SEOUL, Korea, Jan 9 (Korea Bizwire) – In a situation where the evolution of the auto parts industry is accelerating rapidly, parts material suppliers are responding in two different ways to catch up with the developments. The first is to form alliances with fellow material developers to step up efforts in reducing the weight. This kind of moves is seen most frequently in the steel and aluminum industries. In this case, industry associations and trade groups are usually at the forefront of the initiative.
For example, the World Steel Association has begun an experimental project to develop steel-based lighter-weight auto parts since the mid-1990s. In addition to this, the association has commenced on a project called “FutureSteelVehicle” (FSV) for six years to date. The U.S. Aluminum Association has also kicked off an initiative to study the feasibility of aluminum as a material appropriate for making lighter vehicles through a separate study group called the “Aluminum Transportation Group.”
The second approach by parts material suppliers in order to keep abreast of the development trend in the automotive parts industry is to create joint ventures, cooperative projects, or any other forms with major automobile manufacturers in developing new materials for auto parts. Companies specialized in carbon fibers, bio-materials, and specialty or intelligent-type materials are mostly taking this approach.
The US$1.5-trillion global automobile industry is by far the biggest in the world among all other industrial sectors. Given its high spillover effect over other upstream and downstream industries, the automobile business is critical to maintaining a country’s industrial competitiveness, to say the least. Although the Korean auto industry has grown by leaps and bounds for the past several decades, led by the growth of the likes of Hyundai Motor and Kia Motors in terms of quality as well as quantity, it is hard to say Korea’s auto industry is at world-class level in terms of auto parts competitiveness. This is especially so in the areas of aluminum and chemical materials, except the narrow confines of steel materials.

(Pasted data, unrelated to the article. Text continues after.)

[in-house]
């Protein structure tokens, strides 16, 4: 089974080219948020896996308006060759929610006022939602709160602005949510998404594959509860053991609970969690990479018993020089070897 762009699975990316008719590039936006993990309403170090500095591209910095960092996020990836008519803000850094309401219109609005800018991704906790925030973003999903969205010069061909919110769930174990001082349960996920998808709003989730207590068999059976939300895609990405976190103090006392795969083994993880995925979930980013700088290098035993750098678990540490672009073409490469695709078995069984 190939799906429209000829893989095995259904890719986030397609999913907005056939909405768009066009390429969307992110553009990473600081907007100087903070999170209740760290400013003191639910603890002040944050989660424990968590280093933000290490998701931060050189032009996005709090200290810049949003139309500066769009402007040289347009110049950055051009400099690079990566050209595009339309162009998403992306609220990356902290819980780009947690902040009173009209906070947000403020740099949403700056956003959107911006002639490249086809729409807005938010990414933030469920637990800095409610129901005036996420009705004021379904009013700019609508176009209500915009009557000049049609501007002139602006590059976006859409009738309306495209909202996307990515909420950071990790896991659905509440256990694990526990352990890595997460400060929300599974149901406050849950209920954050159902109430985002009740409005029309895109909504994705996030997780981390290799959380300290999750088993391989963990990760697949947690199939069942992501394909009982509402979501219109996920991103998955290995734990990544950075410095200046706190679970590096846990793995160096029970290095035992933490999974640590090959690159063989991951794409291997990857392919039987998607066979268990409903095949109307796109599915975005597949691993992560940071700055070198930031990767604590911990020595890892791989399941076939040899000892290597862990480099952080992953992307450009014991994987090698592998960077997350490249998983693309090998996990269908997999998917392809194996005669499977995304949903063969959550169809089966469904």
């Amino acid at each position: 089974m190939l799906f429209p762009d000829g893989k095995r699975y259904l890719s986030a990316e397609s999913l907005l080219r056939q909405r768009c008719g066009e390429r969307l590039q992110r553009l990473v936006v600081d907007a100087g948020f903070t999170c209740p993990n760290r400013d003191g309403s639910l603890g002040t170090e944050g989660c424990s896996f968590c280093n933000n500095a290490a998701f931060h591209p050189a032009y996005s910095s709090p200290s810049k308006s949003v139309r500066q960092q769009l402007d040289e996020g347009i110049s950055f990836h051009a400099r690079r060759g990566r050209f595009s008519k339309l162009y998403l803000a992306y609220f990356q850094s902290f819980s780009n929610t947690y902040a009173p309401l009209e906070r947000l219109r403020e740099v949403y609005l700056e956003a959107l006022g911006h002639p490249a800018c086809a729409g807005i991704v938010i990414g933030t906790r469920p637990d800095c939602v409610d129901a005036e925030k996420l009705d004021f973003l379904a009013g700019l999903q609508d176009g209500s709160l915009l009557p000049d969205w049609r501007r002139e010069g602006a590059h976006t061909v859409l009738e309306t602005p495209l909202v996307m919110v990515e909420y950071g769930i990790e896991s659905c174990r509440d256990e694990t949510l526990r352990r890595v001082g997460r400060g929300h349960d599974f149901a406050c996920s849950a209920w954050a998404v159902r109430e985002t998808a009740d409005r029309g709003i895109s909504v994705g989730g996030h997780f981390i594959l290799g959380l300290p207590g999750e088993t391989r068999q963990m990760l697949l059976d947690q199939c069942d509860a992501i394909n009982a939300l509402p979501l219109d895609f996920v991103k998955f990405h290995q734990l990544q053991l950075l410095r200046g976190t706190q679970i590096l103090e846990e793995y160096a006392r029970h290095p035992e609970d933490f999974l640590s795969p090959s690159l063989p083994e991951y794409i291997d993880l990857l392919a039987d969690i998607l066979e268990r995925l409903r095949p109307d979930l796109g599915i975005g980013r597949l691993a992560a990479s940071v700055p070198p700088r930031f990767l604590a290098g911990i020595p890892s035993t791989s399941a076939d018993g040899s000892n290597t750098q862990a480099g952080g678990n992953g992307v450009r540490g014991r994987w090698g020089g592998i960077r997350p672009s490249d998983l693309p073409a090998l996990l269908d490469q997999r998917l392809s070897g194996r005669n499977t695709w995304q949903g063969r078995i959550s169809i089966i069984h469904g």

In order for the domestic auto-making industry to maintain the current level of competitiveness and possibly gain the upper hand in competition with the world’s major auto companies, it is of utmost importance now for the companies to pay special attention to develop parts materials specifically applicable to auto parts. Up until now, most development efforts in Korea have been focused on steel-based materials, as the auto industry is the most important customer for the steel business. In contrast, the non-ferrous metal and chemical industries have not stepped up their efforts in developing auto-specific applications as the new materials they come up with tended to be generic and not specific to the auto industry.
There is also a need for the government to step in and lend support to industry in doing R&D in the area of high-performance parts materials for the automobile. Recently there are moves in Germany and Japan by auto material developers, parts suppliers, and auto makers to work together under the umbrella of government R&D programs. It needs to be emulated and sophisticated by Korean counterparts as well to develop their own model of joint R&D, with government as an organizer and coordinator.